Female Execs Were Told ‘Sexuality Scrambles The Mind’ & More In BACKWA…

If this is all true, this sure was a hell of a miscalculation for one of the biggest accounting firms in the world.

As the #MeToo movement continues, Ernst and Young reportedly came up with a bold conclusion: women are to blame.

The Big Four accounting firm found itself in the red this week as it was alleged they forced 30 female executives to attend a workshop in which they were told how to tailor their behavior and apparel to make men more comfortable.

Yes, really.

Related: Ann Curry Knows More Than Most About Matt Lauer’s Alleged Behavior

The seminar, titled Power-Presence-Purpose (or PPP), is said to have taken place in the company’s new offices in Hoboken, New Jersey, in June 2018 and NOT as you might guess from the content, in 1961.

One attendee (who wished to remain anonymous to protect her job) spilled all, showing a copy of what she claims to be the 55-page presentation to HuffPo.

In it, the women were told to avoid having “high-pitched or shrill voice” and not to be too aggressive or outspoken. They were told not to directly confront men in meetings as they find it “threatening.” Also? Don’t look directly at a man!

From the notes attendee “Jane” took during the reported day and a half seminar:

“If you’re having a conversation with a man, cross your legs and sit at an angle to him. Don’t talk to a man face-to-face. Men see that as threatening.”

As Jane put it:

“You have to offer your thoughts in a benign way. You have to be the perfect Stepford wife.”

They were also apparently told as women they should always look healthy and fit, with a “good haircut” and “manicured nails.” Something tells us no male accountant was ever given such a directive.

Well, maybe Affleck…

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However, the report says women were also specifically told they shouldn’t look too good. They should avoid short skirts, plunging necklines, and blond hair dye (???) because “sexuality scrambles the mind.”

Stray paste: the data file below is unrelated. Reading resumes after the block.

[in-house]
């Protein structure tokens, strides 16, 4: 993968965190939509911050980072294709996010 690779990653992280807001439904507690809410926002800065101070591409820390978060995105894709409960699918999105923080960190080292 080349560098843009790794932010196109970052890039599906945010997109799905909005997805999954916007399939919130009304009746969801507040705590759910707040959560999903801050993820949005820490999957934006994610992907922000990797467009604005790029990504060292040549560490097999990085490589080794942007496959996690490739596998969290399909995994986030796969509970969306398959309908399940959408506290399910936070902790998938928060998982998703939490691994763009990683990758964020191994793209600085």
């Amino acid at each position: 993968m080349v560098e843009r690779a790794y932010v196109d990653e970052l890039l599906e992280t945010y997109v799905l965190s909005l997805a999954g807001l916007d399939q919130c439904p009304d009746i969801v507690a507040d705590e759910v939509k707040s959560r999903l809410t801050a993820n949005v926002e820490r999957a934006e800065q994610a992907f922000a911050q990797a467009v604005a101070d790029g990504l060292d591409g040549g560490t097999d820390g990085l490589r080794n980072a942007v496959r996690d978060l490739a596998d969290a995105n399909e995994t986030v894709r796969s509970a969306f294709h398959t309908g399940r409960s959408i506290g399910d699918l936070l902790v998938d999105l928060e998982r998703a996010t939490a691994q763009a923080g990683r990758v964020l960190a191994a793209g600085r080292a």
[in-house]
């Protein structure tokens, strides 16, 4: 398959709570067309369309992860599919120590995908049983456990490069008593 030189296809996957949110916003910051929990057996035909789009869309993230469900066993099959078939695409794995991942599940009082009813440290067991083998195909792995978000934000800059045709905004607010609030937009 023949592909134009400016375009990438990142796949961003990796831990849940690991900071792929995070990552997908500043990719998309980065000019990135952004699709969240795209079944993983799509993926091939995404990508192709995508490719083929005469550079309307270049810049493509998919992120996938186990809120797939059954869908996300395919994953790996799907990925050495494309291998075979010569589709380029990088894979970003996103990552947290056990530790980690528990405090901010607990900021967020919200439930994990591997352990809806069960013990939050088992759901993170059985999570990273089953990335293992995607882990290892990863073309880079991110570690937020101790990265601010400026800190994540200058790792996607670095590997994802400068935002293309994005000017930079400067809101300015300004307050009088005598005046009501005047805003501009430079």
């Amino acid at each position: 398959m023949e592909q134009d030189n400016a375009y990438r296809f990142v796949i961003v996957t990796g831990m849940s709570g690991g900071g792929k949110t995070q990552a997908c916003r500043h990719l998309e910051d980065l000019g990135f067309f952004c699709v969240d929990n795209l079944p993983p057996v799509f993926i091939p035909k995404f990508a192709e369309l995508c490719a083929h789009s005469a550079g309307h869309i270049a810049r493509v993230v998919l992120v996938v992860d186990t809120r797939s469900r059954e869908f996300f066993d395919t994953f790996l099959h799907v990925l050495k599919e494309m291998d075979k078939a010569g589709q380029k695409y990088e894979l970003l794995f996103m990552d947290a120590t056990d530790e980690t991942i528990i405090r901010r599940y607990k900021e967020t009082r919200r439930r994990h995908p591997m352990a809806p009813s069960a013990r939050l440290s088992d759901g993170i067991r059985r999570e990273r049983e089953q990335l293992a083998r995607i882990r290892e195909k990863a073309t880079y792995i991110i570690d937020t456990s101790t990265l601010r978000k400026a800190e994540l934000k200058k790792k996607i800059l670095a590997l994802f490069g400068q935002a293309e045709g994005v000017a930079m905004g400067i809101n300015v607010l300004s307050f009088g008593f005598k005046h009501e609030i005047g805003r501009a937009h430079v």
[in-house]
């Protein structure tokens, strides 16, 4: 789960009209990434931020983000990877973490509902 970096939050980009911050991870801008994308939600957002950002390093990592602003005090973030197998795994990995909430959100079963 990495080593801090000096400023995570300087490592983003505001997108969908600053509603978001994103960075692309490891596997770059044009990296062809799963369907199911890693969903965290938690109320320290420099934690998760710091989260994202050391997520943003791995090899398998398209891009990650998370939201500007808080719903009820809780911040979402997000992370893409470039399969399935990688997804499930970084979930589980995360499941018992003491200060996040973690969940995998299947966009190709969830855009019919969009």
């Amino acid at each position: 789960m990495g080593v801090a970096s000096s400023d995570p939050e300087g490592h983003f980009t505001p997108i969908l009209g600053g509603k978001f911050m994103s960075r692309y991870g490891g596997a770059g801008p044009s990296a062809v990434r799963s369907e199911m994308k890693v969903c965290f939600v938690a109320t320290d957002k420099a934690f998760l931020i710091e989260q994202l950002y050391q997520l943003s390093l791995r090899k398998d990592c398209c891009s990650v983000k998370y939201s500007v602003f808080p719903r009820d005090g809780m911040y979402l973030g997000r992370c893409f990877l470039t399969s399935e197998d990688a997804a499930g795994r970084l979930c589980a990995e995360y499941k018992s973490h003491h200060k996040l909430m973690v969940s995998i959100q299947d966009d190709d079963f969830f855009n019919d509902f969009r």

Seriously?!? This is victim blaming 101! How can this not be seen as implying women are causing all this darn harassment with their dirty sexy bodies?? Especially considering the context…

See, this whole thing comes on the heels of a nasty #MeToo public relations disaster. A partner named Jessica Casucci said she was sexual assaulted by one of the firm’s male partner in 2015; however her complaint went mostly ignored as the man in question was not fired until AFTER all of this went public in May 2018.

A month later, you have PPP.

The outlet reached out to EY, who told them the firm disagreed with the characterization of the seminar, saying in a statement:

“Any isolated aspects are taken wholly out of context.”

However, they also pointed out the course was created by “an external vendor” and “is no longer offered in its current form.”

That’s some defense. In finance that’s what’s known as hedging your bets. LOLz!

The company also provided a statement from a satisfied customer, EY senior executive Stacey Moore, who participated in the training four years ago. She said:

“Professionally, PPP was the most impactful leadership program that I have had the opportunity to participate in and I have always been incredibly proud and humbled to have been a part of it. I am forever grateful to the firm for the opportunity and the investment in our women.”

See? Not Stepford Wives at all!

Not only that, she said it with her legs crossed and slightly angled away from you. Isn’t that nice and non-threatening??

70S GIF - Find & Share on GIPHY

[Image via Ernst and Young/Columbia Pictures/YouTube.]


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